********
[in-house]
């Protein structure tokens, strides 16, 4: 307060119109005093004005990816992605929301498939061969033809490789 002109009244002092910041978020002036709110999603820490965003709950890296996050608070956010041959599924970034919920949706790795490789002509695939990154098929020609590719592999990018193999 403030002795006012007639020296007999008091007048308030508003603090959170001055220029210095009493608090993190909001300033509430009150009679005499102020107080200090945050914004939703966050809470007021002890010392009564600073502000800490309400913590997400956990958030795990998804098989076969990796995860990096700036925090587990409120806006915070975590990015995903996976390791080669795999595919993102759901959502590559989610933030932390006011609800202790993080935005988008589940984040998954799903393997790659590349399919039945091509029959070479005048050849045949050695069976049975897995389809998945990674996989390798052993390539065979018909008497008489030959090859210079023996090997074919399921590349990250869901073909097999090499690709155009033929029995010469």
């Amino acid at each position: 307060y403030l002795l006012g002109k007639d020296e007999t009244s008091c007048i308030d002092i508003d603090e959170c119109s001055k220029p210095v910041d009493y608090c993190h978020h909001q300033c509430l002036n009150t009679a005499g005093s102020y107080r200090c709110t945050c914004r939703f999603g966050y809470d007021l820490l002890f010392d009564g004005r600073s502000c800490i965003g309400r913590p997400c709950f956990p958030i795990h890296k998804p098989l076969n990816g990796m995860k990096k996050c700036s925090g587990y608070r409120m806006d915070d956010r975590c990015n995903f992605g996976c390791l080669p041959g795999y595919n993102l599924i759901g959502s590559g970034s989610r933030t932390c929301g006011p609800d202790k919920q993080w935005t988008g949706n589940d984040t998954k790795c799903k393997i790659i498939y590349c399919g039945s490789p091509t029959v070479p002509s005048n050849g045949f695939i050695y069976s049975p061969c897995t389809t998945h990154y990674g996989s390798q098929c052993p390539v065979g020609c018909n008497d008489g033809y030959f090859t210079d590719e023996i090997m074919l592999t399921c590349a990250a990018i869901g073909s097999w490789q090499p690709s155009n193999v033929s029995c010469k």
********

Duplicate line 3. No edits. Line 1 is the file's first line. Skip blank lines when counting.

């Amino acid at each position: 307060y403030l002795l006012g002109k007639d020296e007999t009244s008091c007048i308030d002092i508003d603090e959170c119109s001055k220029p210095v910041d009493y608090c993190h978020h909001q300033c509430l002036n009150t009679a005499g005093s102020y107080r200090c709110t945050c914004r939703f999603g966050y809470d007021l820490l002890f010392d009564g004005r600073s502000c800490i965003g309400r913590p997400c709950f956990p958030i795990h890296k998804p098989l076969n990816g990796m995860k990096k996050c700036s925090g587990y608070r409120m806006d915070d956010r975590c990015n995903f992605g996976c390791l080669p041959g795999y595919n993102l599924i759901g959502s590559g970034s989610r933030t932390c929301g006011p609800d202790k919920q993080w935005t988008g949706n589940d984040t998954k790795c799903k393997i790659i498939y590349c399919g039945s490789p091509t029959v070479p002509s005048n050849g045949f695939i050695y069976s049975p061969c897995t389809t998945h990154y990674g996989s390798q098929c052993p390539v065979g020609c018909n008497d008489g033809y030959f090859t210079d590719e023996i090997m074919l592999t399921c590349a990250a990018i869901g073909s097999w490789q090499p690709s155009n193999v033929s029995c010469k």